WhatsApp Pink Malware Can Auto-reply to Signal, Viber, Telegram, Skype Texts

WhatsApp Pink Malware Can Auto-reply to Signal, Viber, Telegram, Skype Texts

ESET detected that a fake WhatsApp app, WhatsApp Pink, has been updated by its authors to allow it automatically reply to the victim’s Signal, Telegram, WhatsApp Business, Viber, and Skype messages.

WhatsApp Pink first appeared this week and primarily targets WhatsApp users in the Indian subcontinent, as we’ve reported on Monday.

First reported by security researcher Rajshekhar Rajaharia this weekend, the app promises to add a pink theme to WhatsApp but instead infects with a Trojan that takes over an Android device, and can even automatically spread to other devices.

As reported by BleepingComputer, WhatsApp Pink is really a variant of a fake Huawei app that researchers had analyzed earlier this year.

“WhatsApp Pink is an updated version of the WhatsApp auto-reply worm we wrote about in January,” said ESET malware researcher, Lukas Stefanko in a report.

“The Trojan’s updated version doesn’t auto-reply just to WhatsApp messages, but also to messages received on other instant messaging apps, which could be the reason for its apparent wider spread,” ESET researchers wrote.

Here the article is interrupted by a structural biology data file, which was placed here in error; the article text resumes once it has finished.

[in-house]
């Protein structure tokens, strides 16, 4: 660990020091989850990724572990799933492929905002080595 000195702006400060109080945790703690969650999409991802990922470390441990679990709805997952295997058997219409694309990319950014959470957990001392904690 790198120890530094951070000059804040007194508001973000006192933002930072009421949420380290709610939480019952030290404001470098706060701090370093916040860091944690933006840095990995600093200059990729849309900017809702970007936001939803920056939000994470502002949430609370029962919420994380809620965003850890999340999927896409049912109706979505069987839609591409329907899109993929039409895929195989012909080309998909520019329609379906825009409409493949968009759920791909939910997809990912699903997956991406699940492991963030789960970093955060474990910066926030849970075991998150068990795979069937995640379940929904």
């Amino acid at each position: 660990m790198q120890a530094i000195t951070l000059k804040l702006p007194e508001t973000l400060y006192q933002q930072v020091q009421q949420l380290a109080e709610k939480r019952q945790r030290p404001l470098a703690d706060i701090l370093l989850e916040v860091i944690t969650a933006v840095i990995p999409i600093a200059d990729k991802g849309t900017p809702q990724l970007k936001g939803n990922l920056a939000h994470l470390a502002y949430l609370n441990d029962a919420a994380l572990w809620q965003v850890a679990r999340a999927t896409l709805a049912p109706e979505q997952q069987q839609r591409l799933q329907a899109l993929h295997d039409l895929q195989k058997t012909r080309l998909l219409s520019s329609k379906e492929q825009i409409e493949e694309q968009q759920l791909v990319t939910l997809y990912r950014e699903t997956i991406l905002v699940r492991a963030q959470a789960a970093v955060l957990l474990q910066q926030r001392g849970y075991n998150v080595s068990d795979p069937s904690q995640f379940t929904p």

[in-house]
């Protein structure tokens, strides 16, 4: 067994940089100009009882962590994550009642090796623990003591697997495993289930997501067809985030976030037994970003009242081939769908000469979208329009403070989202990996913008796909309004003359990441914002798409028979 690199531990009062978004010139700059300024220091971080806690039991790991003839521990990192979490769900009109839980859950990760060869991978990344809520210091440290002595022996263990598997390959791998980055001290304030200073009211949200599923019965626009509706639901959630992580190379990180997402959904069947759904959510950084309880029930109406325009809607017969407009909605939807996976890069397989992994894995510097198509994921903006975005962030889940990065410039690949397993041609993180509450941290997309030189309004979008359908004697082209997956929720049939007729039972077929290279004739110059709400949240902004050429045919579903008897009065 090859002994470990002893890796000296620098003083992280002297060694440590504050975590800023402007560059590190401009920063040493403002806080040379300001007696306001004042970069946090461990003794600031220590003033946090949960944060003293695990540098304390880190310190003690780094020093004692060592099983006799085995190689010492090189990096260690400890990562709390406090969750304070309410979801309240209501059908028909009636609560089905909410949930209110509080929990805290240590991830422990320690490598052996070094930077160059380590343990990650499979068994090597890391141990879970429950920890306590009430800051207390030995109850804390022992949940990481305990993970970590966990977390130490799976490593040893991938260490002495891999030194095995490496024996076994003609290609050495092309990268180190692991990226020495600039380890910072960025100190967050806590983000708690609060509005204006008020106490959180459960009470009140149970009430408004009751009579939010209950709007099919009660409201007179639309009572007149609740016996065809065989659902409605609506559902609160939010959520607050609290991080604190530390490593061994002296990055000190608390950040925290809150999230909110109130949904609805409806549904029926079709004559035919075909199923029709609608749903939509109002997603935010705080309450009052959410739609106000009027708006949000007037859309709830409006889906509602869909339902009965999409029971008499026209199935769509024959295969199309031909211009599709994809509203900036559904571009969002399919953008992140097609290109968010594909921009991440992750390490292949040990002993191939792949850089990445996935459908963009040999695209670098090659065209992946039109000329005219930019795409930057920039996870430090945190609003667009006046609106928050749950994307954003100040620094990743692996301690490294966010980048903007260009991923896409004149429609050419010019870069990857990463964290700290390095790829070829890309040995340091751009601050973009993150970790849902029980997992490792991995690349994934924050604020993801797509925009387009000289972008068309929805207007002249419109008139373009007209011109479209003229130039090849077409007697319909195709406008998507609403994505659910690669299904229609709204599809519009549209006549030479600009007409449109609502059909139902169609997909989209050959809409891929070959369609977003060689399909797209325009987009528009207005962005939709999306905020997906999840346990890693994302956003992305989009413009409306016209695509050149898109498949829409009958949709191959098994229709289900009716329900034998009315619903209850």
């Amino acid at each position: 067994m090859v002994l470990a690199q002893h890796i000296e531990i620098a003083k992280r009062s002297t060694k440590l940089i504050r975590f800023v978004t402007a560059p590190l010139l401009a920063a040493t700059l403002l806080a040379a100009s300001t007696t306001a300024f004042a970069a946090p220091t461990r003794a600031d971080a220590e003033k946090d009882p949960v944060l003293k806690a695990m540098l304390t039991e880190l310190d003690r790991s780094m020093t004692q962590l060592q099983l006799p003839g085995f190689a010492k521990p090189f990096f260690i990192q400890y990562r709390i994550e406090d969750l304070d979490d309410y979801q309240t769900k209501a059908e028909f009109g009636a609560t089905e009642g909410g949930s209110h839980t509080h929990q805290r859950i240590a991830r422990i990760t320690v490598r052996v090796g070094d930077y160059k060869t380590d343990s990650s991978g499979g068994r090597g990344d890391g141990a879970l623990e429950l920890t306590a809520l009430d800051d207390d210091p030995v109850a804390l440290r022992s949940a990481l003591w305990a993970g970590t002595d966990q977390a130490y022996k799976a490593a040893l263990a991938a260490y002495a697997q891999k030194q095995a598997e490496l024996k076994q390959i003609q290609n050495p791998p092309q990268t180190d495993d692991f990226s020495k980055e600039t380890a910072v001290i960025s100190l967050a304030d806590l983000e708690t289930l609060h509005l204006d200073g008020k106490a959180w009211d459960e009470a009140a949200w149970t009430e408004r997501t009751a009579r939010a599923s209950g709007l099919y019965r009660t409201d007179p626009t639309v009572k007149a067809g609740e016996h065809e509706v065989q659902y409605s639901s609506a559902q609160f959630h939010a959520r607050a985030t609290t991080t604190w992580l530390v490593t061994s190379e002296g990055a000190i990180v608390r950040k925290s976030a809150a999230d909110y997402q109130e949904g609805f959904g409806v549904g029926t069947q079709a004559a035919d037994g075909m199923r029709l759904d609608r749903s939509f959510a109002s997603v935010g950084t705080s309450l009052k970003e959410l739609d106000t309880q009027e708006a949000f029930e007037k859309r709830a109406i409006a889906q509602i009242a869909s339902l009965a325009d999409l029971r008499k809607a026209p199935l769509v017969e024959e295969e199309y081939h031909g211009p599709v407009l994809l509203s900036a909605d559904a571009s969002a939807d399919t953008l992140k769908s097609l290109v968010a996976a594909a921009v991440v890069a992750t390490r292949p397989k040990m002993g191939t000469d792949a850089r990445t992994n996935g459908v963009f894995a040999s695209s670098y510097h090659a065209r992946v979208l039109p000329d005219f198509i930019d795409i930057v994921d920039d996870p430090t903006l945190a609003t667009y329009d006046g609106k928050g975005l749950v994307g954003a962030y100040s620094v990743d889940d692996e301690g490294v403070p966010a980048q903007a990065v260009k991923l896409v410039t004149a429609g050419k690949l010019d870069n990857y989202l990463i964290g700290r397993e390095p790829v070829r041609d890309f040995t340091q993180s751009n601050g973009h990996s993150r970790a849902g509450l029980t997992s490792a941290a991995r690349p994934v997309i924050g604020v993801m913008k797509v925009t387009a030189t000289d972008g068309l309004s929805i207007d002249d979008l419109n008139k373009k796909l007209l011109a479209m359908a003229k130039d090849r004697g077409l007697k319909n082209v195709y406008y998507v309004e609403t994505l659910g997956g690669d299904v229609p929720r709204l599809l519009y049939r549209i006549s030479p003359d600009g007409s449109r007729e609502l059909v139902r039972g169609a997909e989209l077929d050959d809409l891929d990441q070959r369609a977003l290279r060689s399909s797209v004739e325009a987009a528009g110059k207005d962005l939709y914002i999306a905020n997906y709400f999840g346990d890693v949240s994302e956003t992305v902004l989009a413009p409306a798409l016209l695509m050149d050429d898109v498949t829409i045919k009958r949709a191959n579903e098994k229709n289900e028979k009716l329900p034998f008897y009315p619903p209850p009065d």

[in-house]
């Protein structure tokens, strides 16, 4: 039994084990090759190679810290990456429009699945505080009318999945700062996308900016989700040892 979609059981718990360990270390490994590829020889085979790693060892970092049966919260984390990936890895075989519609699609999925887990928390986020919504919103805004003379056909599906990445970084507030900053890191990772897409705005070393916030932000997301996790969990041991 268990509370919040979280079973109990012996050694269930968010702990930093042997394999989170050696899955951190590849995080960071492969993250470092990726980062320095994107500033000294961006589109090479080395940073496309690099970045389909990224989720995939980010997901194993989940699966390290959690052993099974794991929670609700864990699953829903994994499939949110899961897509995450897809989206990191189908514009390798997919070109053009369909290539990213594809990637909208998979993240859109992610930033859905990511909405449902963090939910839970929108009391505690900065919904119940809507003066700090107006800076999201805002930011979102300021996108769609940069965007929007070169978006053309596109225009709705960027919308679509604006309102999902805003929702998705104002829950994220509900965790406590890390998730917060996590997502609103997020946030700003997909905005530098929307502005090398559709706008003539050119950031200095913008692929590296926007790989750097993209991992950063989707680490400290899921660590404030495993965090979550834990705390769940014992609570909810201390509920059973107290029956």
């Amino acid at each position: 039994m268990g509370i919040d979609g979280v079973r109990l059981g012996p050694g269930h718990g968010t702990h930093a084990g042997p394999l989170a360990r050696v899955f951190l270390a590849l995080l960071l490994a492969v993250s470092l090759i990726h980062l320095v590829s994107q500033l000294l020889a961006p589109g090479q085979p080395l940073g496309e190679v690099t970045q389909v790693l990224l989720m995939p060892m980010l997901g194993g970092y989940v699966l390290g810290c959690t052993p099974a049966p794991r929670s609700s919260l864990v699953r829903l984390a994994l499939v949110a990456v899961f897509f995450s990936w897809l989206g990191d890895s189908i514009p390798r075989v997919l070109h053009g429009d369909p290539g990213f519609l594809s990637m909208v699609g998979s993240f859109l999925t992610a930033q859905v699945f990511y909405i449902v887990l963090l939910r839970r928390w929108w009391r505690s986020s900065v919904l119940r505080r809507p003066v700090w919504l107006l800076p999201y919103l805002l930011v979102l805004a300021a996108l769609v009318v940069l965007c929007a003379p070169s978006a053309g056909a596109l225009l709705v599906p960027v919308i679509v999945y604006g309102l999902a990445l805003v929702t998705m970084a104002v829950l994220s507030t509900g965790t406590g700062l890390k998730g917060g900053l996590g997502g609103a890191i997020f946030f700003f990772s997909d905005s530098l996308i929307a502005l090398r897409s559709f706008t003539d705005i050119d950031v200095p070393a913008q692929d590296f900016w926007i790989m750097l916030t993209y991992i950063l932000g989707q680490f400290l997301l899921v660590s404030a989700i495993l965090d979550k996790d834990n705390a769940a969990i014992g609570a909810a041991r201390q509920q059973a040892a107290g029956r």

ESET researchers demonstrated auto-responding capabilities of malware in a video published this week. WhatsApp Pink successfully replied to messages in a variety of apps including Signal, Viber, Telegram, and Skype.

Even though messaging apps like Signal, WhatsApp, and Telegram use end-to-end encryption,  it protects communications and messages in transit, but the data at rest can be accessible to the device owner and applications/malware running on the device.

That’s why end-to-end encryption is not protection against a compromise of an end device by malware like WhatsApp Pink.

Malware has features that help it sink under the radars. Once the victim opens WhatsApp Pink for the first time, the app disappears from the home screen, according to ESET’s analysis.

It also has propagation capabilities but other than that, doesn’t do much. Stefanko believes that this update could just be a “test:” 

“The victim will then receive a message, to which they will have to reply in order to unwittingly cause it to propagate further… Beyond that, however, the new version – detected by ESET products as Android/Spams.V – doesn’t really do much,” ESET researchers wrote in a blog post.

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